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International Journal of Experimental Diabetes Research
Volume 3, Issue 4, Pages 241-245

C-Peptide Prevents Hippocampal Apoptosis in Type 1 Diabetes

1Department of Pathology, Wayne State University School of Medicine, Detroit, Michigan, USA
2Department of Neurology, Wayne State University School of Medicine, Detroit, Michigan MI 48201, USA
3Morris J. Hood Jr. Comprehensive Diabetes Center, Wayne State University School of Medicine, Detroit, Michigan, USA
4Department of Pathology, Wayne State University School of Medicine, Room 9275, H.G. Scott Hall, 540 East Canfield Avenue 48201, Detroit, Michigan, USA

Received 4 June 2002; Accepted 1 August 2002

Copyright © 2002 Hindawi Publishing Corporation. This is an open access article distributed under the Creative Commons Attribution License, which permits unrestricted use, distribution, and reproduction in any medium, provided the original work is properly cited.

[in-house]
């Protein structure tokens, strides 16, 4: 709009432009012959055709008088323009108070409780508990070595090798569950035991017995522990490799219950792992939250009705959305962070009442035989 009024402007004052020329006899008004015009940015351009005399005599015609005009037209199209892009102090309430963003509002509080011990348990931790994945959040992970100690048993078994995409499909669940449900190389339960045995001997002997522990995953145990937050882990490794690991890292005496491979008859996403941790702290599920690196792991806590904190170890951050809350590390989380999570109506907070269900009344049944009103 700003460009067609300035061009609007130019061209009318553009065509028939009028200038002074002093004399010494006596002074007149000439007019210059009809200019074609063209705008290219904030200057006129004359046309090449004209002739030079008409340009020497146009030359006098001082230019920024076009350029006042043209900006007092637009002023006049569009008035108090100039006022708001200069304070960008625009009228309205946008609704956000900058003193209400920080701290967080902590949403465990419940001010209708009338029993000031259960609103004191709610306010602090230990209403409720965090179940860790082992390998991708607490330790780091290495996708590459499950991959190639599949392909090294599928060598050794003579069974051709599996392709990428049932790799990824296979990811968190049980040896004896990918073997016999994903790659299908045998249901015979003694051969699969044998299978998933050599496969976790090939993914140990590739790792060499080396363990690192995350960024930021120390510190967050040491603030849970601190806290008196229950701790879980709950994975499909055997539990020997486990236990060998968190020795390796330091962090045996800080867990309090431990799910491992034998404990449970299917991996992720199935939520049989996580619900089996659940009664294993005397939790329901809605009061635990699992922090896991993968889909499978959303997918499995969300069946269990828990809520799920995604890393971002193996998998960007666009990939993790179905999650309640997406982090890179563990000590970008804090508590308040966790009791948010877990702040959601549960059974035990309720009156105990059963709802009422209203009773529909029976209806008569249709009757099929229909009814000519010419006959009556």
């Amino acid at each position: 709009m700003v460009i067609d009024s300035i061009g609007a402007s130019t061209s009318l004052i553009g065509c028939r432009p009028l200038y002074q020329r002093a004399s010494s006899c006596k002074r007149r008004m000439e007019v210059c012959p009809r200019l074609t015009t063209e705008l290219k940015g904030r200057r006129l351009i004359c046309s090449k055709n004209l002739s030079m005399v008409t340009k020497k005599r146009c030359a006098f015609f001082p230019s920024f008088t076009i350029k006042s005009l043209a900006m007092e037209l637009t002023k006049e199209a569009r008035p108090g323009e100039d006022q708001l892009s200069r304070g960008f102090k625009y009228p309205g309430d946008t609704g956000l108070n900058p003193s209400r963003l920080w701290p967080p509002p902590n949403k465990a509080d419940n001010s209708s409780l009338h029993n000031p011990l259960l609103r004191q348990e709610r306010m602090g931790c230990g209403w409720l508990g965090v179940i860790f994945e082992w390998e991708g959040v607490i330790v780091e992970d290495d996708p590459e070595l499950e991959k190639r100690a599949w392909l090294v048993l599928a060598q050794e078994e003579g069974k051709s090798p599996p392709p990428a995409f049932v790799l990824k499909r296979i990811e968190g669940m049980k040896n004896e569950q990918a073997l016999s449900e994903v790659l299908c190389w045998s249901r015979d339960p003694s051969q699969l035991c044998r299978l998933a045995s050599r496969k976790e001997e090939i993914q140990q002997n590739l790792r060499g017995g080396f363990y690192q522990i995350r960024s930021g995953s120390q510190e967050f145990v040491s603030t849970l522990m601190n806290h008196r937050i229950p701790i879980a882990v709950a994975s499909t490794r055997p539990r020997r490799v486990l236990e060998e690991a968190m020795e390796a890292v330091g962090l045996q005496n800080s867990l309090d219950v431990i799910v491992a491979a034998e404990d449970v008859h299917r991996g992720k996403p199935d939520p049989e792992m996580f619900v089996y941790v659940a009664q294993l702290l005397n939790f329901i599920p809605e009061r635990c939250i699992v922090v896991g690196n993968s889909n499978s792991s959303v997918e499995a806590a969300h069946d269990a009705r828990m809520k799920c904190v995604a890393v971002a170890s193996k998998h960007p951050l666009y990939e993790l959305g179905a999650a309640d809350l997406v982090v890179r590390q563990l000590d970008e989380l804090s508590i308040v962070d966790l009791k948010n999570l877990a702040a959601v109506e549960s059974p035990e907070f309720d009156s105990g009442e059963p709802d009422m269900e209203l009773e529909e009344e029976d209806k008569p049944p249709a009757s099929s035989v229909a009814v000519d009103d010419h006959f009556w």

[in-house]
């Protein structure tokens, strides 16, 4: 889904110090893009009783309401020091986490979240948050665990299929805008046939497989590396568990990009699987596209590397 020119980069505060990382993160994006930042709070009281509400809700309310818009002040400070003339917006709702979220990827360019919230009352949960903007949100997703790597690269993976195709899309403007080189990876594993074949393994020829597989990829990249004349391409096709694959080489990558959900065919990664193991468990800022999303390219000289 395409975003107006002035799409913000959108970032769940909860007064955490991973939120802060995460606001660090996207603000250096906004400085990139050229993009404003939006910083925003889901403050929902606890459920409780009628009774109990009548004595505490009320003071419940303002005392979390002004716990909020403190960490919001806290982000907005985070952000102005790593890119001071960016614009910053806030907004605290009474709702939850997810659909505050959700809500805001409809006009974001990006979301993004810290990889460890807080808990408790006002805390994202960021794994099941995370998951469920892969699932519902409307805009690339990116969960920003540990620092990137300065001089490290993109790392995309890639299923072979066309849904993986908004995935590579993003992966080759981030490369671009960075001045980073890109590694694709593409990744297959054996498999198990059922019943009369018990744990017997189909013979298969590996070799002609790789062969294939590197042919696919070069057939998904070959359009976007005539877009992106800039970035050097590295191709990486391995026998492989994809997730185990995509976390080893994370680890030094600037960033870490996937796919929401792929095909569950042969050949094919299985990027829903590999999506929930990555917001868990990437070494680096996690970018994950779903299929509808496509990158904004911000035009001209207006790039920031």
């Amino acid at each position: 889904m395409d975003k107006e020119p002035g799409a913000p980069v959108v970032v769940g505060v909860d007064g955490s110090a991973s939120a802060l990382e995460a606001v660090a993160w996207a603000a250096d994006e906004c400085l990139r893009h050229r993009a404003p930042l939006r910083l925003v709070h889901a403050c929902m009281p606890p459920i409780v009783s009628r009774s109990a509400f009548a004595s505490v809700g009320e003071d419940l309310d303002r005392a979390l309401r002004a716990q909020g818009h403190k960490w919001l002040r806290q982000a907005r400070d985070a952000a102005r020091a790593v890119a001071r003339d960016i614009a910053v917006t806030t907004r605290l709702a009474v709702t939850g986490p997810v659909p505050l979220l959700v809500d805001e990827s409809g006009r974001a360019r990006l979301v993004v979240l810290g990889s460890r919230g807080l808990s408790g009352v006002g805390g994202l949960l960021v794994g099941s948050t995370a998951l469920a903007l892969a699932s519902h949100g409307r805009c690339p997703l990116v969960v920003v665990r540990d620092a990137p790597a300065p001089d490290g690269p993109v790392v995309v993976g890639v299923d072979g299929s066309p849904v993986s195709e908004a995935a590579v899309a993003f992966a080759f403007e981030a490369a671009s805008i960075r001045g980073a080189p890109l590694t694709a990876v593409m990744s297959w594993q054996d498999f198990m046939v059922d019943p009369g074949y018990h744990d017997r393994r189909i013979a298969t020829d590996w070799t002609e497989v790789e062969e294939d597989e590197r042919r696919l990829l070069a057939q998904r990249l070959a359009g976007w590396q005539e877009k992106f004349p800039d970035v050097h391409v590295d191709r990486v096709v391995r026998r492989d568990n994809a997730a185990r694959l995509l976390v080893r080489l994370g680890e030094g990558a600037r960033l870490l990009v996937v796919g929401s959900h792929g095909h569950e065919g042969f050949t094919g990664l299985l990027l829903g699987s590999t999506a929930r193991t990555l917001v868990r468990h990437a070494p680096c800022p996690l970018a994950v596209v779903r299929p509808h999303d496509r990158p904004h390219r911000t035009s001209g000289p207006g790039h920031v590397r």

To explore mechanisms underlying central nervous system (CNS) complications in diabetes, we examined hippocampal neuronal apoptosis and loss, and the effect of C-peptide replacement in type 1 diabetic BB/W rats. Apoptosis was demonstrated after 8 months of diabetes, by DNA fragmentation, increased number of apoptotic cells, and an elevated ratio of Bax/Bcl-xL, accompanied by reduced neuronal density in the hippocampus. No apoptotic activity was detected and neuronal density was unchanged in 2-month diabetic hippocampus, whereas insulin-like growth factor (IGF) activities were impaired. In type 1 diabetic BB/W rats replaced with C-peptide, no TdT-mediated dUTP nick-end labeling (TUNEL)- positive cells were shown and DNA laddering was not evident in hippocampus at either 2 or 8 months. C-peptide administration prevented the preceding perturbation of IGF expression and reduced the elevated ratio of Bax/Bcl-xL. Our data suggest that type 1 diabetes causes a duration-dependent programmed cell death of the hippocampus, which is partially prevented by C-peptide.